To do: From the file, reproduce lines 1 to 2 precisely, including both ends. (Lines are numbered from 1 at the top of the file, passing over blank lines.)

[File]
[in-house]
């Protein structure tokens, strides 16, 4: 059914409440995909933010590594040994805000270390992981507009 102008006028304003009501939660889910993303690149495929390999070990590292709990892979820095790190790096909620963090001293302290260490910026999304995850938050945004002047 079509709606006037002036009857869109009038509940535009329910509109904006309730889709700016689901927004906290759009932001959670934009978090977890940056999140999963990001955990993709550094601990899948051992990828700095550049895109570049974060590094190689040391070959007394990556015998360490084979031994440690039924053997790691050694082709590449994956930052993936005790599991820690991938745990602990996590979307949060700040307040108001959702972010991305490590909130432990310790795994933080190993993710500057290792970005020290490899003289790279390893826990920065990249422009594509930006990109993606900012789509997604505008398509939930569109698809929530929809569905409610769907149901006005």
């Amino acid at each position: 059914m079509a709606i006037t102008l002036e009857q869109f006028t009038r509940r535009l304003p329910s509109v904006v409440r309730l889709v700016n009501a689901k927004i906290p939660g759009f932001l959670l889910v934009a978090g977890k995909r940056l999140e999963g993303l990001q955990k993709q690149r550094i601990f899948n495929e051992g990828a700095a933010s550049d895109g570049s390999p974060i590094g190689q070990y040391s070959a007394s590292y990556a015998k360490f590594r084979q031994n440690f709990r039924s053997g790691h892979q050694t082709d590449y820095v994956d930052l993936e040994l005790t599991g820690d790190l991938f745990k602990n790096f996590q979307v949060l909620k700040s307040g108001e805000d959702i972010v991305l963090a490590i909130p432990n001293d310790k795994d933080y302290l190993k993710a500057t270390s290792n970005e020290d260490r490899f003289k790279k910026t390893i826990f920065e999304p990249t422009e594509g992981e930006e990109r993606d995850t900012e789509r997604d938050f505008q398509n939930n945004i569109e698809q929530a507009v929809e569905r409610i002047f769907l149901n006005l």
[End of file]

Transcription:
[in-house]
């Protein structure tokens, strides 16, 4: 059914409440995909933010590594040994805000270390992981507009 102008006028304003009501939660889910993303690149495929390999070990590292709990892979820095790190790096909620963090001293302290260490910026999304995850938050945004002047 079509709606006037002036009857869109009038509940535009329910509109904006309730889709700016689901927004906290759009932001959670934009978090977890940056999140999963990001955990993709550094601990899948051992990828700095550049895109570049974060590094190689040391070959007394990556015998360490084979031994440690039924053997790691050694082709590449994956930052993936005790599991820690991938745990602990996590979307949060700040307040108001959702972010991305490590909130432990310790795994933080190993993710500057290792970005020290490899003289790279390893826990920065990249422009594509930006990109993606900012789509997604505008398509939930569109698809929530929809569905409610769907149901006005």